Message From The Author

Author's Message

Kiss Me Katie

Although I'm quite certain my writer friends will laugh and call me a liar (because they know the angst I suffer with every book), I am going to say that KISS ME, KATIE was great fun to write.

Okay, maybe the writing itself wasn't exactly a picnic, but I certainly enjoyed the research. Women's history wasn't a featured subject when I attended school. Therefore, I was fascinated and enthralled as I read about the courageous women who fought long and hard and sacrificed so much for the generations of women that would follow.

In KISS ME, KATIE, I take my readers back to Homestead, Idaho. The hero, Ben Rafferty, is the son of Rose and Michael Rafferty, and the heroine, Katie Jones, is the daughter of Lark and Yancy Jones.

After graduating from Vassar College, Katie remained east to work for the women's suffrage movement in Washington, D.C. But in May of 1916, she returns to Homestead on a mission-to motivate the women of Idaho who have the right to vote to use their votes to help other women earn the same right. She relies on her dearest childhood friend, Ben Rafferty, now owner and publisher of The Homestead Herald, to help her achieve her goal. Katie talks Ben into allowing her to write a column for the weekly newspaper, and her unpopular beliefs quickly throw the entire town into an uproar, inspiring some, but angering many more.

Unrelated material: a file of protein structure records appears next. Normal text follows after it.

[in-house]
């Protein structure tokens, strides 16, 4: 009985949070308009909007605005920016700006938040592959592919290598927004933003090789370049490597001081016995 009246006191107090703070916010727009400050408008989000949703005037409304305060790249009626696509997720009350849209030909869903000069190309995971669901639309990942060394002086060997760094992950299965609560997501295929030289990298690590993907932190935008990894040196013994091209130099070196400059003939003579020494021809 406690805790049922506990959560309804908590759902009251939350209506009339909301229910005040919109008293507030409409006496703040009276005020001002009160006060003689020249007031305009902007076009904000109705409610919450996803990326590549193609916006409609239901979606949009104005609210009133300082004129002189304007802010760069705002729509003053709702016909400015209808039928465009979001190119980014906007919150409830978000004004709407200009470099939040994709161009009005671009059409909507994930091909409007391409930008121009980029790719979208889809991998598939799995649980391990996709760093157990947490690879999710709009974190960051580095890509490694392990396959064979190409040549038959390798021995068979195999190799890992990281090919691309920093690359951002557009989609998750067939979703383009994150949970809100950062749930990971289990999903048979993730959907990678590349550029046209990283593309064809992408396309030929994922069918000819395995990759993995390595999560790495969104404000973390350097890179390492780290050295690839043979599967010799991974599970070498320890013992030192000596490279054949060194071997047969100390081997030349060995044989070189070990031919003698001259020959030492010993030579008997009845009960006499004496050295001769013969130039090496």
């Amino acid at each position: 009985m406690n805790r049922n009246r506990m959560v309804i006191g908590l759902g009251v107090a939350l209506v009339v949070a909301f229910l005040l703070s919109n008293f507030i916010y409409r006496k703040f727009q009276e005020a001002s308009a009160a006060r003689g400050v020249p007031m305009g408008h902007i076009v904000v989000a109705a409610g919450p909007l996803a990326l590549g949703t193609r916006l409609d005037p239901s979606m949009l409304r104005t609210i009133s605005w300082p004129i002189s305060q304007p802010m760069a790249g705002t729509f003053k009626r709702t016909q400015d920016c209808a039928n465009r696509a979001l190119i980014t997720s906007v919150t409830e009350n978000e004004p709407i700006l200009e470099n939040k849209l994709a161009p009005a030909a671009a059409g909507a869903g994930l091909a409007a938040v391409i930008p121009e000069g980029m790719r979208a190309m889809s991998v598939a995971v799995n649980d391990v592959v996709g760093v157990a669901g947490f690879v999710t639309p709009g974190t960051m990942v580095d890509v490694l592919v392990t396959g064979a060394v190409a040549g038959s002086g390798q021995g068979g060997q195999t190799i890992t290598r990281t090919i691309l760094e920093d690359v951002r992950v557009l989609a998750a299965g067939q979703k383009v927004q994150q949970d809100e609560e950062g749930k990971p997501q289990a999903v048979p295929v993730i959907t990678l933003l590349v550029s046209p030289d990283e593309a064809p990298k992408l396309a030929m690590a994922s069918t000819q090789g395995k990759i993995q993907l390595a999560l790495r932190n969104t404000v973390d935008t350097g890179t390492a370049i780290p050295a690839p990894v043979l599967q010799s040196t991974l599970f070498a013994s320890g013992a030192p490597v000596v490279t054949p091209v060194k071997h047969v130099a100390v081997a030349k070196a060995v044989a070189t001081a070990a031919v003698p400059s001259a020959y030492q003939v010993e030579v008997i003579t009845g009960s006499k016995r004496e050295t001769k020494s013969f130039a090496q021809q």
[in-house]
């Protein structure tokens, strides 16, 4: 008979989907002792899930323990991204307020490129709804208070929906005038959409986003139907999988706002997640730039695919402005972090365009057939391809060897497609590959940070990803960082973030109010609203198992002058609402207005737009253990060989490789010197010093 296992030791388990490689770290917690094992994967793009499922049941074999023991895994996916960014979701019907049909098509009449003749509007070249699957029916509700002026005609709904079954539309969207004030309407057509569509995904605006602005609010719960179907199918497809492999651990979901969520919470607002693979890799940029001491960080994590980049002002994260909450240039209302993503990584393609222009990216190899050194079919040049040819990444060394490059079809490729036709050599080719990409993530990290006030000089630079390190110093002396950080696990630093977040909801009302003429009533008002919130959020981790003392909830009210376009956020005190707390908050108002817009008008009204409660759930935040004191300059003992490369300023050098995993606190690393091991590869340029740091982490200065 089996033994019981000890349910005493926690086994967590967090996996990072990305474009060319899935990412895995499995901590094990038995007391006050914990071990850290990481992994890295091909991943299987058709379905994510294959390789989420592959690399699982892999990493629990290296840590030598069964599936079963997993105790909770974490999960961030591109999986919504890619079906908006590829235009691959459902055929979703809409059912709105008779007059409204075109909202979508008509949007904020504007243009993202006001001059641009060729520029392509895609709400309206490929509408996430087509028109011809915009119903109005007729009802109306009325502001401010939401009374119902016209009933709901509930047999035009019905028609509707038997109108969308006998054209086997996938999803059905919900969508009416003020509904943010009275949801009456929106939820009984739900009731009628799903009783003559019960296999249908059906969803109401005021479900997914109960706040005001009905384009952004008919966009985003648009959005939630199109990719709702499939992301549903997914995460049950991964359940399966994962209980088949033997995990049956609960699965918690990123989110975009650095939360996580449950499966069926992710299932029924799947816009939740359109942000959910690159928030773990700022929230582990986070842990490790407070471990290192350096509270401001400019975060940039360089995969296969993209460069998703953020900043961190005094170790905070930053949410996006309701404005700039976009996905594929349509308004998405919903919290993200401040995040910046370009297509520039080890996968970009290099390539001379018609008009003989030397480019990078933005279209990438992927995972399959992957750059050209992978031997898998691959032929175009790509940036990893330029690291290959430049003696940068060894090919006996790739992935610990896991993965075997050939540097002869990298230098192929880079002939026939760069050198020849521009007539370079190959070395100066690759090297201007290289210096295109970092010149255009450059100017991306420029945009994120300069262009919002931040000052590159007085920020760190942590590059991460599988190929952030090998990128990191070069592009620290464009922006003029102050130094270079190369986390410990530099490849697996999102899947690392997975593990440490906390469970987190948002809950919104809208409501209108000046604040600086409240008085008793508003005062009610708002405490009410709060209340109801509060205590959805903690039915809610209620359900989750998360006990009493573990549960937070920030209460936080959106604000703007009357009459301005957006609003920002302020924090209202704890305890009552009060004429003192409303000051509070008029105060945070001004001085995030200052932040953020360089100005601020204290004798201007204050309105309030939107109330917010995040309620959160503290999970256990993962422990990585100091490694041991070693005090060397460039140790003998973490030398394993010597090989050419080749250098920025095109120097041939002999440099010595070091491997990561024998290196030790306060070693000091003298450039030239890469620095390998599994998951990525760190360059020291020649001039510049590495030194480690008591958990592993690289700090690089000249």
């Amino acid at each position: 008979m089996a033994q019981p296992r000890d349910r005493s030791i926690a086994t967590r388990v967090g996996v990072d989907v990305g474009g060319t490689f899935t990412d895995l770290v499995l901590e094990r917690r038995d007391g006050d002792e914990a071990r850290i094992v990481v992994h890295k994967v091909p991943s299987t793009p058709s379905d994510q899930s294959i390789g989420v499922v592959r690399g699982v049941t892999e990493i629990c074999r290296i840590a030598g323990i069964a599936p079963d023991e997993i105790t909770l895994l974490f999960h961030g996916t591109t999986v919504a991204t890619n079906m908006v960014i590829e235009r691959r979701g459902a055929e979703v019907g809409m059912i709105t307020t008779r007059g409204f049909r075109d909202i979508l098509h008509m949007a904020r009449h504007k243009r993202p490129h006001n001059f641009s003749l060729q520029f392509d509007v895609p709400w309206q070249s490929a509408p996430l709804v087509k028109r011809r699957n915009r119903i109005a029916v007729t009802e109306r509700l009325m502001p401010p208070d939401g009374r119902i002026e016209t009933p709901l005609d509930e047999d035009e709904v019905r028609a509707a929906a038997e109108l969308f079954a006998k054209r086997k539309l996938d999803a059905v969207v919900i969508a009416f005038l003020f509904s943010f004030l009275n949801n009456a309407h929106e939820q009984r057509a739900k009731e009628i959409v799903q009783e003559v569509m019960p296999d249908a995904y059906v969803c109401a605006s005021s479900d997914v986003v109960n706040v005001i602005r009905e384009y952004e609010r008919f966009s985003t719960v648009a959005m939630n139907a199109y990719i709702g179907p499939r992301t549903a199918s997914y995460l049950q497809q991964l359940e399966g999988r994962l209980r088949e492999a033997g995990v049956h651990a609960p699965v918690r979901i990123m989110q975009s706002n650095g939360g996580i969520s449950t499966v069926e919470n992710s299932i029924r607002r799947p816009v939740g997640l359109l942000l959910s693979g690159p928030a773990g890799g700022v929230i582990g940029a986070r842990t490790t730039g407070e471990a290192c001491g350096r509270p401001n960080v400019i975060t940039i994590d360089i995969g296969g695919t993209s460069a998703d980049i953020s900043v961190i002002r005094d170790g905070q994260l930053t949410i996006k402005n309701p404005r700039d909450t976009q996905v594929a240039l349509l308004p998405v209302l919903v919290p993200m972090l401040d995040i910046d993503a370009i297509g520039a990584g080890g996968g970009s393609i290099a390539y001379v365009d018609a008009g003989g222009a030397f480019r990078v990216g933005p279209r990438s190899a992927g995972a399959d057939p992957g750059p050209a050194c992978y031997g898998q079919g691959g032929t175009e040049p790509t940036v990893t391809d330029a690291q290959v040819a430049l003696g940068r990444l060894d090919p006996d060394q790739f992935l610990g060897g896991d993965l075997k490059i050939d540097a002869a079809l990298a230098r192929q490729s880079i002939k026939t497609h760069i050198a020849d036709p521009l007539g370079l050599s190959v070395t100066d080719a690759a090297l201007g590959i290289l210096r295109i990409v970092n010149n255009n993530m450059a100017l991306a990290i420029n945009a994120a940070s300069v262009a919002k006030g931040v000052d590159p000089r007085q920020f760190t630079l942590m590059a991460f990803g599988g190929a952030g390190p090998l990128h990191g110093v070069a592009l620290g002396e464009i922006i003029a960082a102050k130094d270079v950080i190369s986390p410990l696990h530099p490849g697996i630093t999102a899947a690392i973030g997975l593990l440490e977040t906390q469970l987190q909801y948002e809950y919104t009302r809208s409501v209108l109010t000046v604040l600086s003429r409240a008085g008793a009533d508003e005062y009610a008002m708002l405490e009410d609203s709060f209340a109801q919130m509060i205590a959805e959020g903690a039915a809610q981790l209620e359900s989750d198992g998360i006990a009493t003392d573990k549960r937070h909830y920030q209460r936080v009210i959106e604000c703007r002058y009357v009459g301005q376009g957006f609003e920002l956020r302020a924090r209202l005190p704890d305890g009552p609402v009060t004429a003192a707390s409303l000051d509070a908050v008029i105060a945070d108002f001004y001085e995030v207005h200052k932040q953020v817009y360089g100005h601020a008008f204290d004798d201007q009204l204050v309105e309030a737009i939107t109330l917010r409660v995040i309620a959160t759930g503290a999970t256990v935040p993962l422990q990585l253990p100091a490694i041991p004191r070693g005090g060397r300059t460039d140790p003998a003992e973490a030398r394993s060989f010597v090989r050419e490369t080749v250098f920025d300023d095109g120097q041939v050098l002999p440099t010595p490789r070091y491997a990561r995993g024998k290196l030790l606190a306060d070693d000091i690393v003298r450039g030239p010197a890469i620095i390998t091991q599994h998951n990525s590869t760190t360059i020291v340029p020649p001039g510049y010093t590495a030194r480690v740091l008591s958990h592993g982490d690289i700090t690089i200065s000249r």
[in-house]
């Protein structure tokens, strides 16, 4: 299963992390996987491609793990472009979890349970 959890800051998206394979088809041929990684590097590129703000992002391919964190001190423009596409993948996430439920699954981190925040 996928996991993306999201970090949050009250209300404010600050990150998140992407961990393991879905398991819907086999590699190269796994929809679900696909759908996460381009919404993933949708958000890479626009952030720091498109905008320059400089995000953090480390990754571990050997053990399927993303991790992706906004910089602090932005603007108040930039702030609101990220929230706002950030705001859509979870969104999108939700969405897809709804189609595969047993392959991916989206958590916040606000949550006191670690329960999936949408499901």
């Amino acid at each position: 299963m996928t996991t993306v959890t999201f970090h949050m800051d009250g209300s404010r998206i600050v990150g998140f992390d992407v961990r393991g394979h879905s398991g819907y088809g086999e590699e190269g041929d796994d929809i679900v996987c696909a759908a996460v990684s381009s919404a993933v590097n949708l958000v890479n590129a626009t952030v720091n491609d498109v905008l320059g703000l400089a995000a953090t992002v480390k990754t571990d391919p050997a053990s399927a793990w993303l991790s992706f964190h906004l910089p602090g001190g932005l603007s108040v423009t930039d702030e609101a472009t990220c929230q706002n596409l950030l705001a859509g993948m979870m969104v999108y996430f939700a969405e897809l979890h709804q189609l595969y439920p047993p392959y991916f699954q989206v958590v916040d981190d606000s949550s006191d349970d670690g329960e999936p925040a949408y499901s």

Ben proves to be her most ardent supporter...and possibly her downfall. Katie decided years before that she would dedicate her life to women's suffrage and, like her inspiration, Susan B. Anthony, would never marry. She knows she doesn't need a man, but now she discovers wanting one is something very different. Seeing Ben again sparks feelings in Katie completely at odds with her notions of women's independence-emotions her mind fervently resists, but which have her heart voting an enthusiastic "yes!"

A November release is a particularly appropriate month for KISS ME, KATIE as, besides being election month, it coincides with the 100th anniversary of Idaho women obtaining the right to vote. (Congress ratified the 19th Amendment giving all American women the right to vote on August 26, 1920.) In addition, this November celebrates the 80th anniversary of the first woman, Jeannette Rankin (D-Montana), being elected to the U.S. House of Representatives. (Rankin, a renowned pacifist, was influential in securing the vote for Montana women in 1914). I guess we really have come a long way, baby!

For a newsletter and autographed bookmark, send a #10 SASE to me #at P.O. Box 4722, Boise, ID 83711-4722. If you have access to the Internet, check out my Web Site at http://www. The site includes color reproductions of my photo and book covers, excerpts from my latest releases, and a copy of my newsletter. If you'd like to be on my mailing list to receive release information from my publisher, you can send e-mail to me at

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